I remember making a long trip home one late night after an even longer weekend and needing to stop for some sleep due to safety concerns. Due to the circumstances, my only option was to sleep in my car, and I was worried about whether or not it was legal to do so. For various reasons, whether you’re on a road trip, homeless, were kicked out after a fight, or need to sleep off your night of partying, you may need to know whether it is legal to sleep in your car.
Dependent on a few factors, the answer is ‘Yes, it is legal to sleep in your car’. As I said though, it’s only legal to a point. You can’t sleep in your car on private property or city-owned property, which includes schools, daycares, and parks. You also can’t be inebriated, or you could be charged with a DUI, even if you’re asleep and the car is in the park. Be aware that many major high-rent cities (examples: New York, San Francisco, Minneapolis, Palo Alto) have been attempting to manage the homeless population by instituting restrictions on hours you’re allowed to sleep in your car parked on the street. For example, it is illegal to sleep in your car while parked on a public street between 10 pm and 6 am in San Francisco. (Compare, Next City, and The Wayward Home)
Where is it Legal to Sleep in Your Car?
Let’s go over a few options for where you can legally sleep in your car and not have to worry about that dreaded knock on the window during the night.
One of the first places that come to mind when considering sleeping in your car is a truck stop, and for good reason: this is an excellent choice. Truck stops expect people, typically truckers, to park overnight or for long enough to get some good shut-eye. They often provide services for those who wish to park overnight in cars or RVs, as they anticipate the needs of road-trippers. (FqF) Here are few truck stops known for accommodating overnight cars and RVs:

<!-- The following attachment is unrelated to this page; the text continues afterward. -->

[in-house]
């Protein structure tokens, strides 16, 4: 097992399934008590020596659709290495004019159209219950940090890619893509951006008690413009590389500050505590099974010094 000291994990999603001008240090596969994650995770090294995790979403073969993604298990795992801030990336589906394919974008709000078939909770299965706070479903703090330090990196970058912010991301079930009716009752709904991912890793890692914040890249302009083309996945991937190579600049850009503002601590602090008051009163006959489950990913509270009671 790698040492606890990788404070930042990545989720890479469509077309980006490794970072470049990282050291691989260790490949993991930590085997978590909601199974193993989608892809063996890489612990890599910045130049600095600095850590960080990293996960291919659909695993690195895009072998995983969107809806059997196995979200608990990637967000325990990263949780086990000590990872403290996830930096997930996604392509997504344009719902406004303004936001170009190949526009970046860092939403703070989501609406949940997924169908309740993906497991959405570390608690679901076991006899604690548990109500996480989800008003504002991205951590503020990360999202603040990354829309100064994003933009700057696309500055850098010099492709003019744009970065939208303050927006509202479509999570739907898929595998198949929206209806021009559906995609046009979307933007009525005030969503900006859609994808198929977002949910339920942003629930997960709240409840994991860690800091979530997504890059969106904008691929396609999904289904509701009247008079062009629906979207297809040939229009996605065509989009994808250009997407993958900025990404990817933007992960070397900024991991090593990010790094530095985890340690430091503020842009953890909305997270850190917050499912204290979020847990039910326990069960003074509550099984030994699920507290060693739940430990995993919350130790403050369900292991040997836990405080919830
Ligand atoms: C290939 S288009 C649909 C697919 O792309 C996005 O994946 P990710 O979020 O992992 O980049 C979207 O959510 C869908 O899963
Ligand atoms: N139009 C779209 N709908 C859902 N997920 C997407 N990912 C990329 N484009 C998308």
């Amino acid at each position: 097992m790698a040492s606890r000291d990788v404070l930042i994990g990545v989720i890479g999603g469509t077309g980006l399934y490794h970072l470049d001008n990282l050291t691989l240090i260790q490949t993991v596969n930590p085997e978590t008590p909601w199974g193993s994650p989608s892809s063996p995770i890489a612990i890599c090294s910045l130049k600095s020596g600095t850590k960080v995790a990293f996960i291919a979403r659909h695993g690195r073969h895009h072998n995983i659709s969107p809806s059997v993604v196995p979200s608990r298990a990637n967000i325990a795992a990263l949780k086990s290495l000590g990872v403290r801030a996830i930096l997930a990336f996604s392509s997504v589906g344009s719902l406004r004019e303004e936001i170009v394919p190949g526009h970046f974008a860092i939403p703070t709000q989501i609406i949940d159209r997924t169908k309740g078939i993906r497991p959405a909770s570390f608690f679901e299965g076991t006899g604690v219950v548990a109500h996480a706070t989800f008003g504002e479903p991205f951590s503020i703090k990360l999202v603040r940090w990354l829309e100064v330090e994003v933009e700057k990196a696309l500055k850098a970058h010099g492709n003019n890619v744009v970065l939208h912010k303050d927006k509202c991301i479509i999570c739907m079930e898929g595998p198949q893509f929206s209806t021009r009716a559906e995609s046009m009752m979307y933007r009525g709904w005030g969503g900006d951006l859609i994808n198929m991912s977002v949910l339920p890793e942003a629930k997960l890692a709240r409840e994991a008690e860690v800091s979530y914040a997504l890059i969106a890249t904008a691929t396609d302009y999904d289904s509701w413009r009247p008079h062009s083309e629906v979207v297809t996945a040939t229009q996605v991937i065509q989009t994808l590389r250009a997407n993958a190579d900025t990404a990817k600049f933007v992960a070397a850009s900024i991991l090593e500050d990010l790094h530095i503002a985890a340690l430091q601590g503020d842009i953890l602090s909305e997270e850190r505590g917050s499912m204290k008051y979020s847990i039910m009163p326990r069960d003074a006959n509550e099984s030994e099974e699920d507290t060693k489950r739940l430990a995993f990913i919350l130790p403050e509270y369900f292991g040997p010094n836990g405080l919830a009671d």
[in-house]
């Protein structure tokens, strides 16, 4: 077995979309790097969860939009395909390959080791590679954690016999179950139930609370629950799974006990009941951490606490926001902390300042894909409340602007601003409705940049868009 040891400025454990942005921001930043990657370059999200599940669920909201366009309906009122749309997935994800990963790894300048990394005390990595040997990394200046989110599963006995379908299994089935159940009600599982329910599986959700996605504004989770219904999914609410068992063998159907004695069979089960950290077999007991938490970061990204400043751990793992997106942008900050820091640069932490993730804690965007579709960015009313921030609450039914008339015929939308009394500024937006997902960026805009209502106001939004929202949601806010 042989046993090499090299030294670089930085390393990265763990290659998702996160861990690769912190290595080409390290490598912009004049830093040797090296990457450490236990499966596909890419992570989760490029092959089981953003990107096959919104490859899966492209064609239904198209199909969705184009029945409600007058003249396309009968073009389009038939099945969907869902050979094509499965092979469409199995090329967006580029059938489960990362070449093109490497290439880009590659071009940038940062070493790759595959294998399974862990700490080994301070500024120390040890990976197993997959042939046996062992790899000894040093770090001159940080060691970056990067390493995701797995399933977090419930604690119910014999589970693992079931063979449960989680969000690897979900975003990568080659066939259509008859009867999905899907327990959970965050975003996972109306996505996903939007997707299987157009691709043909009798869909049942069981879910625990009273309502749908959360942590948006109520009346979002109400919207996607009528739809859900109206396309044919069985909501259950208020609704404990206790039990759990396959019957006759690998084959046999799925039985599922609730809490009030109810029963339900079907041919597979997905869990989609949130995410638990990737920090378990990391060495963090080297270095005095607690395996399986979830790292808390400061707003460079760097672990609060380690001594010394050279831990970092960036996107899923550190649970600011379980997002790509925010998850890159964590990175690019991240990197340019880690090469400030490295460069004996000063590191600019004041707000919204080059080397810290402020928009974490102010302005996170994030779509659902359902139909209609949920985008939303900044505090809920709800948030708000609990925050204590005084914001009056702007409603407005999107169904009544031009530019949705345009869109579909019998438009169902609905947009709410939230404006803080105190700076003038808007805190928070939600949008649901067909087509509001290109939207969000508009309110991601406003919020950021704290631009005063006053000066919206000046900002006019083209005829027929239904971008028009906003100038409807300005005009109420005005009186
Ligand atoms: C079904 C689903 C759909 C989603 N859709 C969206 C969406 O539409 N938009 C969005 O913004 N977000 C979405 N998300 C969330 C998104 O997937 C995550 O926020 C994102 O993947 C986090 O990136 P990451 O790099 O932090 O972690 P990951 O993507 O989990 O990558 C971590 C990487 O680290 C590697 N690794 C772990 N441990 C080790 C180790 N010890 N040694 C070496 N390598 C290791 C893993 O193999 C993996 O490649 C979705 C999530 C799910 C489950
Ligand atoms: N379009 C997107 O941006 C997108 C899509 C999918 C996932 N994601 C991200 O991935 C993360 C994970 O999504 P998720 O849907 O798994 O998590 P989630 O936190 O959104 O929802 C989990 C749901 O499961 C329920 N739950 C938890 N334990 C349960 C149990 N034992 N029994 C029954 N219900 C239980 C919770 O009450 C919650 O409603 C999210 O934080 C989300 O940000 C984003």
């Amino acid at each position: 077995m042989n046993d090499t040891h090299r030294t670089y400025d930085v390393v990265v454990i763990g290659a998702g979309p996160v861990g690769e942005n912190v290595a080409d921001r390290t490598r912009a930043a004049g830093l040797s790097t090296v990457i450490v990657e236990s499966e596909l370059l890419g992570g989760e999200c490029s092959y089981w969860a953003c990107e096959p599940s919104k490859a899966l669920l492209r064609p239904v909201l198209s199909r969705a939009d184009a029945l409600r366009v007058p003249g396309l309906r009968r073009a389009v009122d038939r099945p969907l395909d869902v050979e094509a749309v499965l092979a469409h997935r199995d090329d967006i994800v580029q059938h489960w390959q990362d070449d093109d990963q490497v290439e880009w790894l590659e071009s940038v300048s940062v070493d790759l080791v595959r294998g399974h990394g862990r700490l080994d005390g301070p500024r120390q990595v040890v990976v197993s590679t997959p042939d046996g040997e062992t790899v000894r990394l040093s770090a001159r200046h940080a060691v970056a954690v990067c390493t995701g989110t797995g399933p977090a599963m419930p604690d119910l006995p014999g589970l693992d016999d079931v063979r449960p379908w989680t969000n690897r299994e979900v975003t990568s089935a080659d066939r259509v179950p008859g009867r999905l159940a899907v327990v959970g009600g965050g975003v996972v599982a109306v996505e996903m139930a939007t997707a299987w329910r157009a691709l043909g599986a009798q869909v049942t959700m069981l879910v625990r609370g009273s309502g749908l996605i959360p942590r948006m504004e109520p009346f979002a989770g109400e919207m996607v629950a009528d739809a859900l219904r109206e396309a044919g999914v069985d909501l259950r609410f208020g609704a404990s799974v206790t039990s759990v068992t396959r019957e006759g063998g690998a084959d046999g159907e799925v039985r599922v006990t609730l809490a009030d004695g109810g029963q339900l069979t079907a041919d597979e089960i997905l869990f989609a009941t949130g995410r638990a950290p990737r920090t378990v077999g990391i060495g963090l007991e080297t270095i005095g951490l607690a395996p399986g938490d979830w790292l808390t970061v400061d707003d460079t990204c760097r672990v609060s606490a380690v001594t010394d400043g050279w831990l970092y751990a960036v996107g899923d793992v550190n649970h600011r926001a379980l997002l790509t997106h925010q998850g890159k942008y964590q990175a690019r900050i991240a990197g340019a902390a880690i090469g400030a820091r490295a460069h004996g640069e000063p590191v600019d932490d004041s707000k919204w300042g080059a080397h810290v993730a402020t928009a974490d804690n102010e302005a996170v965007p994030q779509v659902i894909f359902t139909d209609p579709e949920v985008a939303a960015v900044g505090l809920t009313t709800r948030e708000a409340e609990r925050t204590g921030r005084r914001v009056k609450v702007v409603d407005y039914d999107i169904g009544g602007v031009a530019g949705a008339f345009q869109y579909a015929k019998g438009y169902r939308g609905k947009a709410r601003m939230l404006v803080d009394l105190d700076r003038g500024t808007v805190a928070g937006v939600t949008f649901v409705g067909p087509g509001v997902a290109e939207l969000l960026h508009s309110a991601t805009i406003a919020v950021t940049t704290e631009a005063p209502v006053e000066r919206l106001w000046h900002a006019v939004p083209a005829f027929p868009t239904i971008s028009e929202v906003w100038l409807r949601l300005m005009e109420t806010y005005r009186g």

- Pilot and Flying J are both nationwide truck stop chains, collectively owned by Pilot Flying J LLC, that will provide free parking for up to 24 hours (first come, first serve), as well as primo parking for a fee. Majority locations offer free wifi, bathrooms with showers, and restaurants. (FqF)
- TravelCenters of America is another nationwide chain of truck stops with first-come, first-serve, free parking. They provide parking for up to 23 hours, with a check-in time of 4 pm and check-out at 3 pm. The stores typically have restaurants and convenience stores, too. They do have showers, but they’re only for professional drivers. (FqF)